The relationship between the HIV epidemic and urbanicity is complex, and the HIV urban-rural characteristics are not fully understood. Using the data from Population-based HIV Impact Assessment (PHIA) surveys conducted by ministries of health in collaboration with ICAP and CDC (2015-2019), we compared the HIV epidemic characteristics and the progress toward the UNAIDS 90-90-90 targets in urban vs. rural populations.
Consenting adults from randomly selected households in 12 African countries provided demographic data and blood samples for HIV testing. Estimates of awareness (1st 90) and on-treatment status (2nd 90) were based on self-report or antiretroviral (ARV) detection in blood. Viral load suppression (VLS), the 3rd 90, was defined as HIV RNA <1000 copies/ml. We applied multilevel logistic regression models using survey weights. Variances were estimated using survey-weighted Rao-Scott Chi-Square tests with jackknife variance (Figure).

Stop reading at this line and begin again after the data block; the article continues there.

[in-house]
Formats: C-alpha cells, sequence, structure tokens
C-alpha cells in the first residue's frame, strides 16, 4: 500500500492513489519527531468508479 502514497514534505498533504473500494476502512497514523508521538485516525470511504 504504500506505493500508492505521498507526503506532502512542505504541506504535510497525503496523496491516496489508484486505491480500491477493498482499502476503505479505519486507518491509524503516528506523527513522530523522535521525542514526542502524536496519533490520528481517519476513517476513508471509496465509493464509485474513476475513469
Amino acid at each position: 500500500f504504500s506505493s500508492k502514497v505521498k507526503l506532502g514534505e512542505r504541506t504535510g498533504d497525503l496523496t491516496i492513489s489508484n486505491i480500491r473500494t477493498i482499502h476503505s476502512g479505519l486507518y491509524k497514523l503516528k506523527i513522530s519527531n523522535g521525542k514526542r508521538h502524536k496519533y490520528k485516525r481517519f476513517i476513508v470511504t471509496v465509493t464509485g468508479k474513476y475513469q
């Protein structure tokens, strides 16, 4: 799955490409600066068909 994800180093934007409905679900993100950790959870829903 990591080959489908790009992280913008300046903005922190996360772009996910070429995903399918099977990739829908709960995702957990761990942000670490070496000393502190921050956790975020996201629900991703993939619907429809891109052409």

HIV prevalence was significantly higher in urban vs. rural areas in six countries, namely, Cote d’Ivoire, Malawi, Rwanda, Tanzania, Uganda, Zambia. Namibia was the only country where the HIV prevalence was significantly higher in rural than in urban areas. The difference between HIV prevalence in urban and rural areas was not statistically significant In Cameroon, Eswatini, Lesotho, Zimbabwe. In Eswatini, Malawi, and Namibia, the proportion of adults living with HIV (ALWH) aware of their HIV status is higher in the rural areas (88.6% [95%CI 87.2%-90.0%], 78.1% [95% CI 75.3%-80.8%], 88.6% [95% CI 86.5%-90.8%]), compared to urban areas (83.2% [95%CI 80.3%-86.0%], 73.5% [95% CI 70.3%-76.8%], 83.3% [95% CI 79.6%-86.9%]), respectively. In contrast, in Tanzania and Zambia, the proportion of ALWH aware of their HIV status is higher in the urban areas (64.2% [95% CI 60.0%-68.4%], 75.0% [95% CI 72.4%-77.7%]) compared to rural areas (57.6% [95% CI 52.4%-62.7%], 66.2% [95% CI 62.3%-70.2%]). Despite variations in HIV prevalence and knowledge of HIV status between urban and rural areas, we found no significant differences between rural and urban areas in antiretroviral uptake and viral suppression.
The findings from these countries with generalized epidemics should guide where HIV testing services should be prioritized to enhance awareness of HIV+ status, a critical first step in the HIV care and treatment cascade.